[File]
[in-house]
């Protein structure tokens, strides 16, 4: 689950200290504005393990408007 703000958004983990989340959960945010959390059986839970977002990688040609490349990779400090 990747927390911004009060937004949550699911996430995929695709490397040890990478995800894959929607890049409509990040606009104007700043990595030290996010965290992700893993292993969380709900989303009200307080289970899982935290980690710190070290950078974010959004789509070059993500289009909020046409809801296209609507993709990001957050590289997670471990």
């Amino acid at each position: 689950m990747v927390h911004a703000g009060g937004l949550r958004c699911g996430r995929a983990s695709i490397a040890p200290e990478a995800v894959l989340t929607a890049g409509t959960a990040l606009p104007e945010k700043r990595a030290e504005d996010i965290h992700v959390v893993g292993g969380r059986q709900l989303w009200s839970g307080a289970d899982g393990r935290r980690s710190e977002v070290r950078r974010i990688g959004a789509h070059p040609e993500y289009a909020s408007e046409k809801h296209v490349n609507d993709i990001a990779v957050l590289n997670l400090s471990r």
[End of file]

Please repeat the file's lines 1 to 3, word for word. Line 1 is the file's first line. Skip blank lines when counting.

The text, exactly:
[in-house]
């Protein structure tokens, strides 16, 4: 689950200290504005393990408007 703000958004983990989340959960945010959390059986839970977002990688040609490349990779400090 990747927390911004009060937004949550699911996430995929695709490397040890990478995800894959929607890049409509990040606009104007700043990595030290996010965290992700893993292993969380709900989303009200307080289970899982935290980690710190070290950078974010959004789509070059993500289009909020046409809801296209609507993709990001957050590289997670471990």
């Amino acid at each position: 689950m990747v927390h911004a703000g009060g937004l949550r958004c699911g996430r995929a983990s695709i490397a040890p200290e990478a995800v894959l989340t929607a890049g409509t959960a990040l606009p104007e945010k700043r990595a030290e504005d996010i965290h992700v959390v893993g292993g969380r059986q709900l989303w009200s839970g307080a289970d899982g393990r935290r980690s710190e977002v070290r950078r974010i990688g959004a789509h070059p040609e993500y289009a909020s408007e046409k809801h296209v490349n609507d993709i990001a990779v957050l590289n997670l400090s471990r």